(b) Anything other than a player, an official, or a pylon on or outside a boundary line.

Article 2: The Ball is Out of Bounds When:
(a) the runner is inbounds [sic - I'm assuming this is a typo and it is "out of bounds"];
(b) while in player possession, it touches a boundary line or anything other than a player or an official on or outside such line; or
(c) a loose ball touches a boundary line or anything on or outside such line.

Article 3: Inbounds Spot
The Inbounds Spot is a spot 70 feet 9 inches (ed: this is the closest hash) in from the sideline on the yard line passing through the spot where the ball or a runner is out of bounds between the goal lines.

Under certain conditions, the ball is dead in a side zone or has been placed there as the result of a penalty.

Note: Ordinarily the out-of-bounds spot is the spot where the ball crossed a sideline. However, if a ball, while still within a boundary line, is declared out of bounds because of touching anything that is out of bounds, the out of bounds spot is on the yard line through the spot of the ball at the instant of such touching.

Plain reading seems to imply that my Superman analogy is correct. I don't understand the purpose of the note that says, "ordinarily the out-of-bounds spot is the spot where the ball crossed a sideline." It seems like interpreting the rule in this manner, if the ball crosses over the sideline it is out of bounds. However we've seen sideline plays and catches where the ball crosses a sideline, but since the player never steps out; the ball is inbounds.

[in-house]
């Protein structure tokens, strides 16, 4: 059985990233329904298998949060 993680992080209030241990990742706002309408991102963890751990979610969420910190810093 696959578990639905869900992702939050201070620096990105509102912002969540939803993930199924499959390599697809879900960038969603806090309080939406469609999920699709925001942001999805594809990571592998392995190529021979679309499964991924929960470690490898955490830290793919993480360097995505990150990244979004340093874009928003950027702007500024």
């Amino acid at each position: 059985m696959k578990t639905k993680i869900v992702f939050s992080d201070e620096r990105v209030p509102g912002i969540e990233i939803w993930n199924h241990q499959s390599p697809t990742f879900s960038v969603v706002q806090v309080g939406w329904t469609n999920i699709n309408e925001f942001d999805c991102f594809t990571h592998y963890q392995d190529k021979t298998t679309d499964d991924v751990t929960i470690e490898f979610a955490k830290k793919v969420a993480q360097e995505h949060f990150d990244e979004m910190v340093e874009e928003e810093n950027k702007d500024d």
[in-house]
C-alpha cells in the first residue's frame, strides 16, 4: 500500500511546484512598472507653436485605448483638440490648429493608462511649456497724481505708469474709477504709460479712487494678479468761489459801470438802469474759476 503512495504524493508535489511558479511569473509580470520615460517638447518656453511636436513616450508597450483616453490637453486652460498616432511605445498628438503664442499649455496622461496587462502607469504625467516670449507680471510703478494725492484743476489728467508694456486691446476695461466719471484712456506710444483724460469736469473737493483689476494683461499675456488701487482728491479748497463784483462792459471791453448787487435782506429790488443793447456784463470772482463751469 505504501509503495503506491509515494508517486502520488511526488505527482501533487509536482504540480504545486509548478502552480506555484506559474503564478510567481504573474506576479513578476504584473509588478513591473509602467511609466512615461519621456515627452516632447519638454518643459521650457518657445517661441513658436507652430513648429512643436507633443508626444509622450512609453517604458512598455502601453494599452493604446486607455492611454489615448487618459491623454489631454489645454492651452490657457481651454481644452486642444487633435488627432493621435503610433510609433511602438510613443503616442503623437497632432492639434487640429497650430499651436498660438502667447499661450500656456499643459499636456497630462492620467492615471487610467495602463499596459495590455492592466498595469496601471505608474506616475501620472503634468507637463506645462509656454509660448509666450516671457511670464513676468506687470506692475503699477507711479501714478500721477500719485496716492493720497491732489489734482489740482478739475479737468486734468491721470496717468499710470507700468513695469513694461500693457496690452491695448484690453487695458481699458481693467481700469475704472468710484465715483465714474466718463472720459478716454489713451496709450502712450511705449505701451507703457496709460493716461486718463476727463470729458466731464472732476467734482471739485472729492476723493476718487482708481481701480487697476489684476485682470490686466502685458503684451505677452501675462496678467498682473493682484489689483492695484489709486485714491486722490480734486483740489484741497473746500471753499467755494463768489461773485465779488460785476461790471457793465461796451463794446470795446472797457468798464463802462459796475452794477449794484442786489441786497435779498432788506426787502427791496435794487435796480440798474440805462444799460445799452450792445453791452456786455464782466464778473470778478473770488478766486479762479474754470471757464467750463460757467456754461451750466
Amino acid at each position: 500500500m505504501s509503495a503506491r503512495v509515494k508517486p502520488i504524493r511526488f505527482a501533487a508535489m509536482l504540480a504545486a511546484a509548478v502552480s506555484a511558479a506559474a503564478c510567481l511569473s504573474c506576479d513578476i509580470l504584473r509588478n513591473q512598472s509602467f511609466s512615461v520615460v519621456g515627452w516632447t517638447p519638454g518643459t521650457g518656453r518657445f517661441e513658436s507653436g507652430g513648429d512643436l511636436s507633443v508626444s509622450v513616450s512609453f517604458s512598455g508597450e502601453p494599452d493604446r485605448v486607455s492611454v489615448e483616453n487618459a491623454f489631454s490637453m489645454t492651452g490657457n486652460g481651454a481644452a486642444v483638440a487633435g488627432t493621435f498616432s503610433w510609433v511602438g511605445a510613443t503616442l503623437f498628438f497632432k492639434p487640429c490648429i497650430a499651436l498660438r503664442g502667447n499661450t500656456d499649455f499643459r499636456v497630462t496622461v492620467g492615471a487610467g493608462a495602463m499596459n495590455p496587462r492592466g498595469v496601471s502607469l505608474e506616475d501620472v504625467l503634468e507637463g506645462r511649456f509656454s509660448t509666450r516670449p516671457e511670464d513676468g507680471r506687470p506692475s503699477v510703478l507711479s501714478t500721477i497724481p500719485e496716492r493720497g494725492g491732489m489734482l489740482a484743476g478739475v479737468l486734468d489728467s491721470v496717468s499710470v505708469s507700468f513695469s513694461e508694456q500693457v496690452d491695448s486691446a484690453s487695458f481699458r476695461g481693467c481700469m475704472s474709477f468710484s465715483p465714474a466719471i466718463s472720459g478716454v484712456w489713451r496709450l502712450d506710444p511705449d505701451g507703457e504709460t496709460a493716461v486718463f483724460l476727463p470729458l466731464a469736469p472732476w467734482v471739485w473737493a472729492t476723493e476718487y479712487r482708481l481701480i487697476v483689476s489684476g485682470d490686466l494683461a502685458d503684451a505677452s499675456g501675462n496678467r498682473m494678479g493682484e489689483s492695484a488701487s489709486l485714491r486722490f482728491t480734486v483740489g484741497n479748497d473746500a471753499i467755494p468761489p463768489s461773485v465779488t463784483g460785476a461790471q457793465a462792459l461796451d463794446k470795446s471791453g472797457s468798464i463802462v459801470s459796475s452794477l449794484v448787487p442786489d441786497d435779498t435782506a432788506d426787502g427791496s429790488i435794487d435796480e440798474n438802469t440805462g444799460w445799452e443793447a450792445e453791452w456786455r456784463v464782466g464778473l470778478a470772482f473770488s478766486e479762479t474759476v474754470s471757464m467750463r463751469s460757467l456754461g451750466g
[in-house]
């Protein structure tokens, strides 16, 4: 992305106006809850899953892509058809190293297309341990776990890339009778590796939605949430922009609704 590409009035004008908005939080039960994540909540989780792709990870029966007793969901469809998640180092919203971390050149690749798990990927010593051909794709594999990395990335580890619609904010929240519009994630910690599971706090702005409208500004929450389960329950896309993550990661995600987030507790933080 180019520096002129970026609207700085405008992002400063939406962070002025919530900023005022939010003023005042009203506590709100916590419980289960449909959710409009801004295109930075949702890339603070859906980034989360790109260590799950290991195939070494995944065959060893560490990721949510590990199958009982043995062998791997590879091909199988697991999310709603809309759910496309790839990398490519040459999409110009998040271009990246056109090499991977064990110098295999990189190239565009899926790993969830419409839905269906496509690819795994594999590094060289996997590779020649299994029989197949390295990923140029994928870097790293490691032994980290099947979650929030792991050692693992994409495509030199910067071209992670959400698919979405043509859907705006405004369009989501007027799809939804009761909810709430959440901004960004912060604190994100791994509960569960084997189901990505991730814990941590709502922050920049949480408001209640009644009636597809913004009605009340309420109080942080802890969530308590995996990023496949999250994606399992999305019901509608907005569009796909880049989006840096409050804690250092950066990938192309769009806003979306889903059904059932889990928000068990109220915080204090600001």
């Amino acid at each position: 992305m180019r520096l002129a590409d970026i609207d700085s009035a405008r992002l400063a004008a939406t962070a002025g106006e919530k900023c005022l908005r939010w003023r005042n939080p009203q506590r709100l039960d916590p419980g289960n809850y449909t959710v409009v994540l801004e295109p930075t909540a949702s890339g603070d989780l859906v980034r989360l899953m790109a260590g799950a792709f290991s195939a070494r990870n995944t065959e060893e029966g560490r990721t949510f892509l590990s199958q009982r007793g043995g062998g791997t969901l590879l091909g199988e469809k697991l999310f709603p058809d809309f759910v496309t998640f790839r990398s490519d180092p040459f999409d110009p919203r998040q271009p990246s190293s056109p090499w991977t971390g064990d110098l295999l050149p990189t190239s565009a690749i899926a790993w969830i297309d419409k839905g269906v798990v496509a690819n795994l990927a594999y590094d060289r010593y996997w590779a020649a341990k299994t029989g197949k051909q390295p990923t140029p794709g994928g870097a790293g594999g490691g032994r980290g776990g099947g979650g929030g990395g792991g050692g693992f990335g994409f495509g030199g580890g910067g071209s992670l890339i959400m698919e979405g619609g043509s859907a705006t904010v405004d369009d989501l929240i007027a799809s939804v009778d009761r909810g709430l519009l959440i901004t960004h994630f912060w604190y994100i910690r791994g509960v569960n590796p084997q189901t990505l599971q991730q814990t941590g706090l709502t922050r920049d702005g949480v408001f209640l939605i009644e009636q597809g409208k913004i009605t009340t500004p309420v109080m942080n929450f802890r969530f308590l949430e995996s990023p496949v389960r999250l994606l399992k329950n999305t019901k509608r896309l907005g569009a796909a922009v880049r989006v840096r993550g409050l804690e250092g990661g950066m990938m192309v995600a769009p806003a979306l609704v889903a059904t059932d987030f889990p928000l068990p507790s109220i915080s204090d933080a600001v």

The note under "player inbounds" implies that there is a preference that players are in bounds.

39 Re: Audibles at the Line: Wild Card Round

Damn, that's confusing. Reading through it, I gather that the Superman scenario wouldn't work. I interpret this as saying that the player is out of bounds when he touches down/lands on the boundary line, which makes sense. However, the note says that the out-of-bounds spot is where the ball crossed the sideline, meaning that the spot then has to be retroactively assessed, to where it crossed the sideline when the player originally made his way across it.

BUT, the sideline plays and catches you mentioned still count since the player and ball (since the ball is only out of bounds when it/the player touches out of bounds0 are still IN bounds. In other words, the spot of the ball crossing the sideline only comes into effect once the player goes out of bounds. If Superman dove out at the 45, holding the ball at the 44 and landed out of bounds where the 40 would be, then he is marked out of bounds at the 40, but the refs would be responsible for calculating that the ball originally crossed the sideline at the 44, and spotting it there. But if he (being Superman) dove out to the 40 and flew back onto the field without landing, then the ball was never out of bounds, so the play continues.

The second part of that note seems to deal with instances where the player going out of bounds has the ball behind him. Someone can step on the line at the 30 while holding the ball at the 29, still in bounds. Play is whistled dead, and the ball, which never actually crossed the sideline, is marked at the 29.

That was far too confusing. I need to go back to having nightmares about how the OT Rodgers overthrow could have won the game.

49 Re: Audibles at the Line: Wild Card Round